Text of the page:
Microsoft and FTC Are Fighting Over Ubisoft Deal Investigation in Activision Acquisition Case

While the $68.7 billion acquisition of Activision Blizzard by Microsoft has been closed, the FTC isn’t giving up, and the legal battle between the house of Xbox and the regulator continues. 

A few weeks ago, the FTC asked to be granted leeway to investigate the deal between Microsoft, Activision, and Ubisoft which led to the approval of the acquisition by the British CMA, paving the way to the closure of the deal.

That motion was granted with certain caveats, but turns out that Microsoft and Activision aren’t willing to provide all the documents and testimonies that the FTC would like, and the regulator is getting testy. 

Call of Duty is certainly one of the crown jewels of the acquisition. 

In a new motion filed with the administrative law judge, the FTC seeks to force Microsoft to comply with its requests. 

The regulator is seeking the following.

  • Corporate testimony about terms that were proposed but not included in the final Ubisoft Agreement.
  • Corporate testimony about the alternatives to the Ubisoft Agreement that Respondents considered.
  • Corporate testimony from Activision on all but three noticed topics.
  • Any documents or corporate testimony about Respondents’ own agreement to extend their merger’s timing, which was a necessary precondition to reaching the Ubisoft Agreement.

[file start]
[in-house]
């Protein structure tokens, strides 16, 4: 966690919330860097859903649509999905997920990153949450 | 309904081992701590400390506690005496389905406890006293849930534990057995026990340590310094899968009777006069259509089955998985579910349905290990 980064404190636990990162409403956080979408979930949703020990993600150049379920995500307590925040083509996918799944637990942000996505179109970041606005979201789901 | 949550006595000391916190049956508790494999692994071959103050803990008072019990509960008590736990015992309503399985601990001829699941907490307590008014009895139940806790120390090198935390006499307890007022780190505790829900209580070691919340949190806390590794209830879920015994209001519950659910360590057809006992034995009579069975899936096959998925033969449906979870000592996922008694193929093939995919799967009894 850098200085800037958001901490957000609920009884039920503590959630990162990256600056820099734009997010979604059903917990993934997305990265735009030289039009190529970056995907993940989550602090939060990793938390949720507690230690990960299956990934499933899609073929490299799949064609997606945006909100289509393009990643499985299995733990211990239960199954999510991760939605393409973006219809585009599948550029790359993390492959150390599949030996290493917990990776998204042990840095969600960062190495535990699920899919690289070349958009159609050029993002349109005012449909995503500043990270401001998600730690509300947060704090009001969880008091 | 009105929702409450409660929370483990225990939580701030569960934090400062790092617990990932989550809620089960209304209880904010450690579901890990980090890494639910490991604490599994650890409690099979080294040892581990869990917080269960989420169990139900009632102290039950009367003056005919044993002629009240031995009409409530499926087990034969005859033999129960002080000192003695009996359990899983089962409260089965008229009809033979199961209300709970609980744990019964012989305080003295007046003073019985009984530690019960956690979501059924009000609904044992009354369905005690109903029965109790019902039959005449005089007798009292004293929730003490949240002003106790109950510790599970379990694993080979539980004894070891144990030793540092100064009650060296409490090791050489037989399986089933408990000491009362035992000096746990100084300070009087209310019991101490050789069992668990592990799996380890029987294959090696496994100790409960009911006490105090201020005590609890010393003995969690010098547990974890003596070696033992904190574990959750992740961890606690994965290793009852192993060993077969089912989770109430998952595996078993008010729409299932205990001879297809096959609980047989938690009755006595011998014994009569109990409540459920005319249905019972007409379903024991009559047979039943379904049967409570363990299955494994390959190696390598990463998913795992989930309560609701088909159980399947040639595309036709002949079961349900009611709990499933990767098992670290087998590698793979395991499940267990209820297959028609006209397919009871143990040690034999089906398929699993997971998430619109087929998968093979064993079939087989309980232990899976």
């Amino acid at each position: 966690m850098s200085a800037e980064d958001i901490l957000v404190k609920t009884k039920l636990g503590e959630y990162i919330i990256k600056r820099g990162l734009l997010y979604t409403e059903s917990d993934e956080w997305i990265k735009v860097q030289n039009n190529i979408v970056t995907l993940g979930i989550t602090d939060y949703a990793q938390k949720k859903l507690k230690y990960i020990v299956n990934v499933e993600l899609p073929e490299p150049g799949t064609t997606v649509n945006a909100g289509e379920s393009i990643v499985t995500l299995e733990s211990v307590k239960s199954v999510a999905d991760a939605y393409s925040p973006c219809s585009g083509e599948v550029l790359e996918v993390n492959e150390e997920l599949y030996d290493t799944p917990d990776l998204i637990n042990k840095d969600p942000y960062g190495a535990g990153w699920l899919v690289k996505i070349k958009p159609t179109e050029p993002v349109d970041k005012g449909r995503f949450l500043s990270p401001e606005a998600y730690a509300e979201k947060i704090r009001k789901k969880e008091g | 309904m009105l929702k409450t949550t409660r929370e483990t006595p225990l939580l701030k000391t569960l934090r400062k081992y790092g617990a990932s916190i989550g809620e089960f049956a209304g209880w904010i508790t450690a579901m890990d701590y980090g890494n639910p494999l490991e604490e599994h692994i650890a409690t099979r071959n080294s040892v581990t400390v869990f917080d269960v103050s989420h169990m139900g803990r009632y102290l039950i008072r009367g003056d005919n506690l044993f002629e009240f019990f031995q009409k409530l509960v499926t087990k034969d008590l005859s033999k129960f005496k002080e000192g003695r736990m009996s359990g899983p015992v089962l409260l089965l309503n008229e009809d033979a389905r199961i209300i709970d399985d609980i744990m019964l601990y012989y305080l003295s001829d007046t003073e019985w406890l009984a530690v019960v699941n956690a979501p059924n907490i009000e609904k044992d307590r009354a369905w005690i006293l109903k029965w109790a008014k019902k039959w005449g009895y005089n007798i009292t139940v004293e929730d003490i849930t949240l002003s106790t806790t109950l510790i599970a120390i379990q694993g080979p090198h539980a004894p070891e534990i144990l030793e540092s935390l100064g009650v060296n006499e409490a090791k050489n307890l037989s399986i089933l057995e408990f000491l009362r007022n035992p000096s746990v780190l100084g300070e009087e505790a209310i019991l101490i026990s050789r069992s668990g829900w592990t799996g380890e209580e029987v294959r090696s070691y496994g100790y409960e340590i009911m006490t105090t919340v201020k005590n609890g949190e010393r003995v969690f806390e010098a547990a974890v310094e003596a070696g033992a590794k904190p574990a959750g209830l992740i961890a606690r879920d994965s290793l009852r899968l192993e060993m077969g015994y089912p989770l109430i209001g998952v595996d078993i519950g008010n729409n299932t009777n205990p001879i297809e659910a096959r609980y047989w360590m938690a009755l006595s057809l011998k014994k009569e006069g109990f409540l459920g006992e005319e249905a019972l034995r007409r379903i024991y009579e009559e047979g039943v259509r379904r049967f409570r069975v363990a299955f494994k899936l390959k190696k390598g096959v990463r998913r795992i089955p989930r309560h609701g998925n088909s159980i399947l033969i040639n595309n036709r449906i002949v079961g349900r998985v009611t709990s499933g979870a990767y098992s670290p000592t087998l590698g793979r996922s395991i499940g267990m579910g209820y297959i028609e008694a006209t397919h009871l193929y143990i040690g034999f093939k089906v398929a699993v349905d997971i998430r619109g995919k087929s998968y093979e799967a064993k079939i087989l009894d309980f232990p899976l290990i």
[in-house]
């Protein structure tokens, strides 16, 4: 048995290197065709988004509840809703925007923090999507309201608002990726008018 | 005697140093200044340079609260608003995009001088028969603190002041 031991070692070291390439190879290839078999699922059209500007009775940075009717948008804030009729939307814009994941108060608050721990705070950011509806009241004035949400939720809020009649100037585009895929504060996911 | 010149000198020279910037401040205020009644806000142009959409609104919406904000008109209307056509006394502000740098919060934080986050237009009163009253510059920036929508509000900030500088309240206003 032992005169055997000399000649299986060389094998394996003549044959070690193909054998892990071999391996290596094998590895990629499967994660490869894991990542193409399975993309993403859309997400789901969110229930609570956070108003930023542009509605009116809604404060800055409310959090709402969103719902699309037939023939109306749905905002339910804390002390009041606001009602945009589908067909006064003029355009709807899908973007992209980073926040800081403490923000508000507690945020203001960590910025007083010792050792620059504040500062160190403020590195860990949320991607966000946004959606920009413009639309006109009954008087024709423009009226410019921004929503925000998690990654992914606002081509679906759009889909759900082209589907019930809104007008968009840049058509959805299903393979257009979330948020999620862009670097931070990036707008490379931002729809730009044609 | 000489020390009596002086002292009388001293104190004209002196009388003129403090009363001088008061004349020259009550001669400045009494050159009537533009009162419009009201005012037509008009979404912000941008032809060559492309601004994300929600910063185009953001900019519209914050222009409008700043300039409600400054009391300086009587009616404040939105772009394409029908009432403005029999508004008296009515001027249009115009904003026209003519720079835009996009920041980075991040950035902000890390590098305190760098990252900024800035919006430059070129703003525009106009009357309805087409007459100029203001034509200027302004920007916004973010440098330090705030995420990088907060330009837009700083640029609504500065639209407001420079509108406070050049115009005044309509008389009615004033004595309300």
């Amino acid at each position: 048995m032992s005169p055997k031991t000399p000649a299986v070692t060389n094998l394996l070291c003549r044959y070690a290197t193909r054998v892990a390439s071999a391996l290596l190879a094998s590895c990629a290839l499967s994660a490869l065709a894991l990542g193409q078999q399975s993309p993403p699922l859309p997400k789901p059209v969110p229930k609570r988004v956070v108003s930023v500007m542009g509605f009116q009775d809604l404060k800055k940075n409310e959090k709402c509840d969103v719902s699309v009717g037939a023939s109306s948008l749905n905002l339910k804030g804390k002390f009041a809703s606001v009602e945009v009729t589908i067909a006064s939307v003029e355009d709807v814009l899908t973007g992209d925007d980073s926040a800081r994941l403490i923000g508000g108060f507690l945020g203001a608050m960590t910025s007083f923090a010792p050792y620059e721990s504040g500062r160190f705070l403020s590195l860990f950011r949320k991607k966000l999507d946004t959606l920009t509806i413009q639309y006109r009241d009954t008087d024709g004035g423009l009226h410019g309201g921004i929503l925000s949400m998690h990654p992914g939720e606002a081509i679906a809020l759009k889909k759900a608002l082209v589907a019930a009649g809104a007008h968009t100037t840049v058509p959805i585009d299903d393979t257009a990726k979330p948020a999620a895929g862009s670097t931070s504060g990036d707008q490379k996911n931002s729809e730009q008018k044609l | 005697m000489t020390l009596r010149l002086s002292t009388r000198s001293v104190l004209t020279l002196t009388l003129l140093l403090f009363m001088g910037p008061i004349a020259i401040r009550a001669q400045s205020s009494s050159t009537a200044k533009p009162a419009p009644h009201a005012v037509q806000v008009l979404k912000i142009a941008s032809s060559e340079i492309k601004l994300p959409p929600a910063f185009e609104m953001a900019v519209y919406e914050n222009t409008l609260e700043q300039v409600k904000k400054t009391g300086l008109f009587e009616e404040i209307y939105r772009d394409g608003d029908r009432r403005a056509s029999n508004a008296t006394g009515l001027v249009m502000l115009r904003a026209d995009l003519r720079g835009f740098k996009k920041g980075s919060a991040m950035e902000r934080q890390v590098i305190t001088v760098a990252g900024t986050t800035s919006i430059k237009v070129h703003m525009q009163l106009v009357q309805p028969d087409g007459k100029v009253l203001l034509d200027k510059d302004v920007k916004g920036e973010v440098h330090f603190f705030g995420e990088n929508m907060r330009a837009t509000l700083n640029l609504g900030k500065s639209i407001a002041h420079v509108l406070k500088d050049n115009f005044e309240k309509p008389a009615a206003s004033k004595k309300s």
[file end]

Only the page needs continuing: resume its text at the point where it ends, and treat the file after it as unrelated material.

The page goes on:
Microsoft’s counsel has argued that these elements are irrelevant, and offered to have one of its testimonies speak for Activision, since now the company is owned by Microsoft, but the FTC’s counsel isn’t having any of that, 

Apparently, the parties have communicated and met to try and solve their differences on these issues, but have reached an impasse, so now the FTC is asking the judge to force Microsoft and Activision to be compliant.

They go as far as including a draft order they’d like. Why have a judge waste time writing an order when you can write one for them and just ask them to sign it?

That being said, it certainly appears that the FTC wants to dig rather deep into the Ubisoft deal, and Microsoft and Activision don’t seem too keen on providing any more information on it than they already have. 

In the meanwhile, Activision Blizzard CEO Bobby Kotick is departing soon, as Microsoft works to further integrate the publisher within its chain of command,